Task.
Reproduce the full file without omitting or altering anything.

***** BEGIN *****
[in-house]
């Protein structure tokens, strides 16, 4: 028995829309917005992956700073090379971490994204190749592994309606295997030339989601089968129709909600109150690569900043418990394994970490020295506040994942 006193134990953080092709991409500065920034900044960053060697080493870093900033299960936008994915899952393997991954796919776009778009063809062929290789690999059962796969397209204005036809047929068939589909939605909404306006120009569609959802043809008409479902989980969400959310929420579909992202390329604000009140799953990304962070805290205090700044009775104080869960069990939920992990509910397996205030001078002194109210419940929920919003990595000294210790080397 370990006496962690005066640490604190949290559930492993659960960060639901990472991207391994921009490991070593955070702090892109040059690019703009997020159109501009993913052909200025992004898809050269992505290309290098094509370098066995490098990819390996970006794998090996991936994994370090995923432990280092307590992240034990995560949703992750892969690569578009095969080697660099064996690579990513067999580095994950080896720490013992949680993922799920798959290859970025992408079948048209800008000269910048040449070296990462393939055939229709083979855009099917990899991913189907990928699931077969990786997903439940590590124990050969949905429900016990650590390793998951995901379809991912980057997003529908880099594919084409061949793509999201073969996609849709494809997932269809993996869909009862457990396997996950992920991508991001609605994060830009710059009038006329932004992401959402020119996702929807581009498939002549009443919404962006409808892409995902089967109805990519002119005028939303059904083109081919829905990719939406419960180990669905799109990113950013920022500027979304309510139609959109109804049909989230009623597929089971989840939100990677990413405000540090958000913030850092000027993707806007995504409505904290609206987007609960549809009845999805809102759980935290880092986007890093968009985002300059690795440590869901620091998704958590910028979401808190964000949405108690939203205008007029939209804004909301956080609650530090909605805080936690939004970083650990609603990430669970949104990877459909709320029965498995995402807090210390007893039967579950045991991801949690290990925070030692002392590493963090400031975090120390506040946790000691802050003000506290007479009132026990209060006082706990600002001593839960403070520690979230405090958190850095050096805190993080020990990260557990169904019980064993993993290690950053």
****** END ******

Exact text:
[in-house]
């Protein structure tokens, strides 16, 4: 028995829309917005992956700073090379971490994204190749592994309606295997030339989601089968129709909600109150690569900043418990394994970490020295506040994942 006193134990953080092709991409500065920034900044960053060697080493870093900033299960936008994915899952393997991954796919776009778009063809062929290789690999059962796969397209204005036809047929068939589909939605909404306006120009569609959802043809008409479902989980969400959310929420579909992202390329604000009140799953990304962070805290205090700044009775104080869960069990939920992990509910397996205030001078002194109210419940929920919003990595000294210790080397 370990006496962690005066640490604190949290559930492993659960960060639901990472991207391994921009490991070593955070702090892109040059690019703009997020159109501009993913052909200025992004898809050269992505290309290098094509370098066995490098990819390996970006794998090996991936994994370090995923432990280092307590992240034990995560949703992750892969690569578009095969080697660099064996690579990513067999580095994950080896720490013992949680993922799920798959290859970025992408079948048209800008000269910048040449070296990462393939055939229709083979855009099917990899991913189907990928699931077969990786997903439940590590124990050969949905429900016990650590390793998951995901379809991912980057997003529908880099594919084409061949793509999201073969996609849709494809997932269809993996869909009862457990396997996950992920991508991001609605994060830009710059009038006329932004992401959402020119996702929807581009498939002549009443919404962006409808892409995902089967109805990519002119005028939303059904083109081919829905990719939406419960180990669905799109990113950013920022500027979304309510139609959109109804049909989230009623597929089971989840939100990677990413405000540090958000913030850092000027993707806007995504409505904290609206987007609960549809009845999805809102759980935290880092986007890093968009985002300059690795440590869901620091998704958590910028979401808190964000949405108690939203205008007029939209804004909301956080609650530090909605805080936690939004970083650990609603990430669970949104990877459909709320029965498995995402807090210390007893039967579950045991991801949690290990925070030692002392590493963090400031975090120390506040946790000691802050003000506290007479009132026990209060006082706990600002001593839960403070520690979230405090958190850095050096805190993080020990990260557990169904019980064993993993290690950053």